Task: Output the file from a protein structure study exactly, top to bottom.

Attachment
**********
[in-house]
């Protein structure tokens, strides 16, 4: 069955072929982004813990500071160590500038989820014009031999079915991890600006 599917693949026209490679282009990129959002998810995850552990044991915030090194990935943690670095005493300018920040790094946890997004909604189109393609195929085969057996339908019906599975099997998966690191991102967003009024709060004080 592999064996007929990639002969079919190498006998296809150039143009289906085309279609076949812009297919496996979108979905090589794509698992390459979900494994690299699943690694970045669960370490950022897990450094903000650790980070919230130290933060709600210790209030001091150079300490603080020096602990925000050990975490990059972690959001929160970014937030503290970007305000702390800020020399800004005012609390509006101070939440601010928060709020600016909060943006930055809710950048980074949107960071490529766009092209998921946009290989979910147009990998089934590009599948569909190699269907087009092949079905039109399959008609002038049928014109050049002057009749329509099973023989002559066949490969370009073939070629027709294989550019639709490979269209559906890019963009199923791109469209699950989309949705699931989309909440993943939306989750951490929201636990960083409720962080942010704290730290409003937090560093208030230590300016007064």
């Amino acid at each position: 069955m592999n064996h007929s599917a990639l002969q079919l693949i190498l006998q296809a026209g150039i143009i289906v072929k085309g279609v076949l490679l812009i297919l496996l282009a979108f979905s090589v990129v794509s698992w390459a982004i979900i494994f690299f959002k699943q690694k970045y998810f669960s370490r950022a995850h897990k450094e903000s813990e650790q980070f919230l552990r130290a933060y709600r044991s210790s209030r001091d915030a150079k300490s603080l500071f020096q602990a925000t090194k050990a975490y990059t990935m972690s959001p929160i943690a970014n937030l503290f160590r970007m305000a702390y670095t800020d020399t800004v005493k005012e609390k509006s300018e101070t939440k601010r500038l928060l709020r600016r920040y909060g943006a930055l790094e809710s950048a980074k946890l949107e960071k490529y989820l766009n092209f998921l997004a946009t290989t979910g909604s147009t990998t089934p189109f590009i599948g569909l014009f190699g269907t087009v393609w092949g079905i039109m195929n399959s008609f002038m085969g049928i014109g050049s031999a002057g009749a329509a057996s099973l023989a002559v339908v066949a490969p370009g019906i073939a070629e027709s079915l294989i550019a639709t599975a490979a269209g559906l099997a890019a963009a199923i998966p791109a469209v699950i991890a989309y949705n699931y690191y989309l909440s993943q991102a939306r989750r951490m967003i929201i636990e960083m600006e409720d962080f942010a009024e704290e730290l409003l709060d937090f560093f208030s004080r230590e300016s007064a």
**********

[in-house]
């Protein structure tokens, strides 16, 4: 069955072929982004813990500071160590500038989820014009031999079915991890600006 599917693949026209490679282009990129959002998810995850552990044991915030090194990935943690670095005493300018920040790094946890997004909604189109393609195929085969057996339908019906599975099997998966690191991102967003009024709060004080 592999064996007929990639002969079919190498006998296809150039143009289906085309279609076949812009297919496996979108979905090589794509698992390459979900494994690299699943690694970045669960370490950022897990450094903000650790980070919230130290933060709600210790209030001091150079300490603080020096602990925000050990975490990059972690959001929160970014937030503290970007305000702390800020020399800004005012609390509006101070939440601010928060709020600016909060943006930055809710950048980074949107960071490529766009092209998921946009290989979910147009990998089934590009599948569909190699269907087009092949079905039109399959008609002038049928014109050049002057009749329509099973023989002559066949490969370009073939070629027709294989550019639709490979269209559906890019963009199923791109469209699950989309949705699931989309909440993943939306989750951490929201636990960083409720962080942010704290730290409003937090560093208030230590300016007064």
């Amino acid at each position: 069955m592999n064996h007929s599917a990639l002969q079919l693949i190498l006998q296809a026209g150039i143009i289906v072929k085309g279609v076949l490679l812009i297919l496996l282009a979108f979905s090589v990129v794509s698992w390459a982004i979900i494994f690299f959002k699943q690694k970045y998810f669960s370490r950022a995850h897990k450094e903000s813990e650790q980070f919230l552990r130290a933060y709600r044991s210790s209030r001091d915030a150079k300490s603080l500071f020096q602990a925000t090194k050990a975490y990059t990935m972690s959001p929160i943690a970014n937030l503290f160590r970007m305000a702390y670095t800020d020399t800004v005493k005012e609390k509006s300018e101070t939440k601010r500038l928060l709020r600016r920040y909060g943006a930055l790094e809710s950048a980074k946890l949107e960071k490529y989820l766009n092209f998921l997004a946009t290989t979910g909604s147009t990998t089934p189109f590009i599948g569909l014009f190699g269907t087009v393609w092949g079905i039109m195929n399959s008609f002038m085969g049928i014109g050049s031999a002057g009749a329509a057996s099973l023989a002559v339908v066949a490969p370009g019906i073939a070629e027709s079915l294989i550019a639709t599975a490979a269209g559906l099997a890019a963009a199923i998966p791109a469209v699950i991890a989309y949705n699931y690191y989309l909440s993943q991102a939306r989750r951490m967003i929201i636990e960083m600006e409720d962080f942010a009024e704290e730290l409003l709060d937090f560093f208030s004080r230590e300016s007064a």